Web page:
U.S. Conference of Mayors Endorses Marriage Equality
The U.S. Conference of Mayors, which in 1984 called for legal protections of GLBT Americans from the federal level on down, has now adopted a resolution supporting the right of gay and lesbian families throughout the country to marry.
The resolution, posted at the Web site for Freedom to Marry, noted that in the wake of that resolution and others like it, cities across the country had taken up legislation to protect gays and lesbians from discrimination and bias crimes, and noted that marriage equality had garnered supportive actions from a number of mayors, including San Francisco Mayor Gavin Newsome, who issued marriage licenses to same-sex couples in 2004.
Those marriages were later declared in valid by the state's Supreme Court, which then in 2008 struck down anti-gay laws barring marriage equality, effectively making marriage for gays and lesbians legal in that state.
Six months later, California voters narrowly approved an amendment to the state's constitution denying marriage to any but heterosexual couples.
Nonetheless, noting that, "The U.S. Conference of Mayors has a long record of leadership in advancing civil rights and equality for all," the body endorsed a number of measures that have been before federal lawmakers from some time, including the Employment Non-discrimination Act (ENDA); the Military Readiness Enhancement Act, which would repeal Don't Ask, Don't Tell, which bans openly gay servicemembers; the Uniting American Families Act, which would extend the same sponsorship privileges to same-sex couples of mixed nationality that heterosexual couples currently enjoy; and the Matthew Shepard Local Law Enforcement Hate Crimes Prevention Act, which would offer bias crime protections to LGBT Americans at the federal level.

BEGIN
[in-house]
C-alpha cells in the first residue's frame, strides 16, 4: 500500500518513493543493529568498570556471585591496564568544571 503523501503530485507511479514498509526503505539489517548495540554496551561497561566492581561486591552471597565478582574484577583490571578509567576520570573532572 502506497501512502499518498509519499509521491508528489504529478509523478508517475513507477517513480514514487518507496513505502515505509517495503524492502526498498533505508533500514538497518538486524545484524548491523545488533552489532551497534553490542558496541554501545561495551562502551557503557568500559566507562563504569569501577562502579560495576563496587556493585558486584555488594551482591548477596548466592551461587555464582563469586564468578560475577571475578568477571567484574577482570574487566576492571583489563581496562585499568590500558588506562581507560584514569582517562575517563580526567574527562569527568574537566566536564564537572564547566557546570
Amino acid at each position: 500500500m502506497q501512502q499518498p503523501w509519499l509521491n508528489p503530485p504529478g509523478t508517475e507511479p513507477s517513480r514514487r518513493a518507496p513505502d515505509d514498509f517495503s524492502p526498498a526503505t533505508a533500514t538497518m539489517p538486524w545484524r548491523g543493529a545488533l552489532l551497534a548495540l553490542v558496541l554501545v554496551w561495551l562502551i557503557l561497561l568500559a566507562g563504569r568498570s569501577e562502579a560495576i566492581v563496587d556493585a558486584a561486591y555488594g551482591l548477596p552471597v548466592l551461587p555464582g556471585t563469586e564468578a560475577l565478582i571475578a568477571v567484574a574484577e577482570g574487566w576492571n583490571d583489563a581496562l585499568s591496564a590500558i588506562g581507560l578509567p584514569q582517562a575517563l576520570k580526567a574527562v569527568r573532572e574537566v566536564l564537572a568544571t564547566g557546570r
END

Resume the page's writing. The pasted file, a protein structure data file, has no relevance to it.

At the moment, no federal protections or rights exist for gays and lesbians, and a 1996 law, the Defense of Marriage Act, bars the federal government from acknowledging the legal status of married gay and lesbian families.
The resolution addressed marriage equality also, reading, "BE IT FURTHER RESOLVED that The U.S. conference of Mayors supports marriage equality for same-sex couples, and the recognition and extension of full equal rights to such unions, including family and medical leave, tax equity, and insurance and retirement benefits, and opposes the enshrinement of discrimination in the federal or state constitutions."
The resolution was submitted by three mayors: West Sacramento Mayor Christopher Cabaldon, Providence Mayor David N. Cicilline, and openly gay Portland Mayor Sam Adams.
The 77th edition of the annual meeting convened June 12 in Rhode Island, lasting over the weekend until June 15. Major topics of discussion were the economic downturn and its effects on cities, gun violence, and energy concerns, reported a June 12 Associated Press article carried by the Washington Post.